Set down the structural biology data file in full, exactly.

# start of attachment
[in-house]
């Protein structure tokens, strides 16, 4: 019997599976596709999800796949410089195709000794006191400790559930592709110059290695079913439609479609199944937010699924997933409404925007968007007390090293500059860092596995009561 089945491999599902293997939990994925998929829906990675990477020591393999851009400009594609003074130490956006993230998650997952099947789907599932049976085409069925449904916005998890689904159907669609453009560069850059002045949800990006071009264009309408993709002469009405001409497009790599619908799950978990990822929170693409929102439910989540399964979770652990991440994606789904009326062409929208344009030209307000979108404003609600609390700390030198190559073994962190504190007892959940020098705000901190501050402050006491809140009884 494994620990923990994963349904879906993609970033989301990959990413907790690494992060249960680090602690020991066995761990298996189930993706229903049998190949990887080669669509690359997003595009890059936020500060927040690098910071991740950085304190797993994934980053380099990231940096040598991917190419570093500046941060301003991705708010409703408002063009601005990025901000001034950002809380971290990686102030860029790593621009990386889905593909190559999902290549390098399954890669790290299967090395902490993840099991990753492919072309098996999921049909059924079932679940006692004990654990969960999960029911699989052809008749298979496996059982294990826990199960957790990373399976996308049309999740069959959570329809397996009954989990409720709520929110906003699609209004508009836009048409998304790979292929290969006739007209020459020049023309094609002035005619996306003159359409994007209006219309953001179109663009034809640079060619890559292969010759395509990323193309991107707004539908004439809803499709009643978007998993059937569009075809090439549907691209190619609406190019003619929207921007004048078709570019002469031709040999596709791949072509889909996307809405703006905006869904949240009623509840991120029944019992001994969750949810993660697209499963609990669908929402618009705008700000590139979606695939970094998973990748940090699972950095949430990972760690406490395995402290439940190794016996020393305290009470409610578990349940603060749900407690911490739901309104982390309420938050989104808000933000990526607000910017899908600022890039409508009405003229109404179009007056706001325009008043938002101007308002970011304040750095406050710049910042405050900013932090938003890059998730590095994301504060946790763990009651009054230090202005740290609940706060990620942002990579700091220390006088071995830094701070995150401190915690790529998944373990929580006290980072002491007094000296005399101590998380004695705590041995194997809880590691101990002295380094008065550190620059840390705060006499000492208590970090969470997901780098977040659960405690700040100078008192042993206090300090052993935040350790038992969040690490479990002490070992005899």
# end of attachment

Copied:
[in-house]
């Protein structure tokens, strides 16, 4: 019997599976596709999800796949410089195709000794006191400790559930592709110059290695079913439609479609199944937010699924997933409404925007968007007390090293500059860092596995009561 089945491999599902293997939990994925998929829906990675990477020591393999851009400009594609003074130490956006993230998650997952099947789907599932049976085409069925449904916005998890689904159907669609453009560069850059002045949800990006071009264009309408993709002469009405001409497009790599619908799950978990990822929170693409929102439910989540399964979770652990991440994606789904009326062409929208344009030209307000979108404003609600609390700390030198190559073994962190504190007892959940020098705000901190501050402050006491809140009884 494994620990923990994963349904879906993609970033989301990959990413907790690494992060249960680090602690020991066995761990298996189930993706229903049998190949990887080669669509690359997003595009890059936020500060927040690098910071991740950085304190797993994934980053380099990231940096040598991917190419570093500046941060301003991705708010409703408002063009601005990025901000001034950002809380971290990686102030860029790593621009990386889905593909190559999902290549390098399954890669790290299967090395902490993840099991990753492919072309098996999921049909059924079932679940006692004990654990969960999960029911699989052809008749298979496996059982294990826990199960957790990373399976996308049309999740069959959570329809397996009954989990409720709520929110906003699609209004508009836009048409998304790979292929290969006739007209020459020049023309094609002035005619996306003159359409994007209006219309953001179109663009034809640079060619890559292969010759395509990323193309991107707004539908004439809803499709009643978007998993059937569009075809090439549907691209190619609406190019003619929207921007004048078709570019002469031709040999596709791949072509889909996307809405703006905006869904949240009623509840991120029944019992001994969750949810993660697209499963609990669908929402618009705008700000590139979606695939970094998973990748940090699972950095949430990972760690406490395995402290439940190794016996020393305290009470409610578990349940603060749900407690911490739901309104982390309420938050989104808000933000990526607000910017899908600022890039409508009405003229109404179009007056706001325009008043938002101007308002970011304040750095406050710049910042405050900013932090938003890059998730590095994301504060946790763990009651009054230090202005740290609940706060990620942002990579700091220390006088071995830094701070995150401190915690790529998944373990929580006290980072002491007094000296005399101590998380004695705590041995194997809880590691101990002295380094008065550190620059840390705060006499000492208590970090969470997901780098977040659960405690700040100078008192042993206090300090052993935040350790038992969040690490479990002490070992005899």